Purpose – This study aims to accomplish three objectives: first, to investigate the role and impact of information and communication technologies on the practice of science in the UK; second, to examine and characterise changes in scholarly communication activities such as information seeking, publishing and collaboration; and third, to investigate the validity of the current scholarly communication models and to determine whether there is a need for a new model. Design/methodology/approach – The study deployed a naturalistic inquiry approach using semi-structured interviews as a qualitative research tool. A theoretical sample of 40 researchers in four universities were interviewed to gather data regarding informal scholarly communication practices, factors that affect the researchers’ decisions and changes in the scholarly communication system. Findings – The results of the interviews suggest that there are three types of scholars who engage in scholarly communication activities. First, the “orthodox scholar”, who only uses formal and traditional scholarly communication approaches. Second, the “moderate scholar”, who prioritises formal communication approaches but, at the same time, is trying to get benefits from informal channels. Finally, the “heterodox scholar”, who uses all channels available in scholarly communication. The study also proposes a model of scholarly communication that reflects the current changes in scholarly research. Research limitations/implications – The paper describes the changes in informal scholarly communication practices in four universities in the UK. However, because the study used a naturalistic inquiry approach, the results cannot be generalised to a different population. Originality/value – There is limited literature investigating the changes in informal scholarly communication practices. The value of the current study lies in being the first study in this area that uses a naturalistic inquiry approach to investigate the changes in informal scholarly communication practices, and to develop a new model of scholarly communication.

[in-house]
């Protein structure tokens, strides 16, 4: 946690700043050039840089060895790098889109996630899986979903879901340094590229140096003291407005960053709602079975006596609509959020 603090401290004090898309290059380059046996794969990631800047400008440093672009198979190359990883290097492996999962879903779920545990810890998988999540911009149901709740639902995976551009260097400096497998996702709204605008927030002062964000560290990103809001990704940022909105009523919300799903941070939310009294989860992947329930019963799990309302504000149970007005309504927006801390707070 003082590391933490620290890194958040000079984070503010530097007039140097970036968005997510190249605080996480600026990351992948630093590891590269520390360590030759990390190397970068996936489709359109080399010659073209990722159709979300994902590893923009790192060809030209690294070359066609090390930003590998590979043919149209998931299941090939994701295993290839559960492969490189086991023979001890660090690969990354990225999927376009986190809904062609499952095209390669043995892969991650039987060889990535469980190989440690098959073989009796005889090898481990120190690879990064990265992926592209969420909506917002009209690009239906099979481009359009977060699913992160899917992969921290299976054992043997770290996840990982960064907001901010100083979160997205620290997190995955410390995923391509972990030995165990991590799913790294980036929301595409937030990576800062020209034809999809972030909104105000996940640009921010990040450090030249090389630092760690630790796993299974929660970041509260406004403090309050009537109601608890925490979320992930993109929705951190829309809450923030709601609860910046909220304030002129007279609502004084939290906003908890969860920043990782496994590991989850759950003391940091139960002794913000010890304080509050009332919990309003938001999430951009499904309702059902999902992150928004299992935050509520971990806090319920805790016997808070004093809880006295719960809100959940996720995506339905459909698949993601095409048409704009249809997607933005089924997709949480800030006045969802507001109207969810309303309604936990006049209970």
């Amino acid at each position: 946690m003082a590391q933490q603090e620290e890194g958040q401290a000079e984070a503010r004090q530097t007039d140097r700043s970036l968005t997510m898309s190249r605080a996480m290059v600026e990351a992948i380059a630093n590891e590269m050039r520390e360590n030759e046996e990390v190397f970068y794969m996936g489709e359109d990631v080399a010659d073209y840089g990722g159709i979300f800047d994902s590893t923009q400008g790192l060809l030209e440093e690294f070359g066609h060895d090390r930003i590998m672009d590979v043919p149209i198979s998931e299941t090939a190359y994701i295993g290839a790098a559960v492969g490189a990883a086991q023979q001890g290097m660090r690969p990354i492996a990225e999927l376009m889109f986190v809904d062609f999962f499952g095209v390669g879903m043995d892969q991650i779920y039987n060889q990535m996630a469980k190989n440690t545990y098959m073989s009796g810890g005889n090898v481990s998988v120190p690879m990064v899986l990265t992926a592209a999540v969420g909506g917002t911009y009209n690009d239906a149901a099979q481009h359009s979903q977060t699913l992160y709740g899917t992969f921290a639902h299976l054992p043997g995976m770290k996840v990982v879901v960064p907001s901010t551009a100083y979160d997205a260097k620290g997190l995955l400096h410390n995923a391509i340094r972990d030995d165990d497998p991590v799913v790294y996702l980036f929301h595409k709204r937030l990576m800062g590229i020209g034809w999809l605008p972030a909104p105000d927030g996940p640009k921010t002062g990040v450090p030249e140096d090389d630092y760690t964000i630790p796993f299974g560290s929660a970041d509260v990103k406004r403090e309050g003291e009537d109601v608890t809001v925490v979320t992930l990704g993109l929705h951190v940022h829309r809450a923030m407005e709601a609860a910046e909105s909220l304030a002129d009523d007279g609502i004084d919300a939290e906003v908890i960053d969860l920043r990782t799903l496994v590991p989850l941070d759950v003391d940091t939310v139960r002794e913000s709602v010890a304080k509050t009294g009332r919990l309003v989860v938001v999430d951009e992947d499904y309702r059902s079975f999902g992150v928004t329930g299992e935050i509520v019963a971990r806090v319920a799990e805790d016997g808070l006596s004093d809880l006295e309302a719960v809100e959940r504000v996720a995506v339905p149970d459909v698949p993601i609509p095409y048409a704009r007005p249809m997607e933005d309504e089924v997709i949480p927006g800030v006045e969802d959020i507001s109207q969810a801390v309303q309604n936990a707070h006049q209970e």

- Communication system
- Informal communication
- Scholarly communication
ASJC Scopus subject areas
- Library and Information Sciences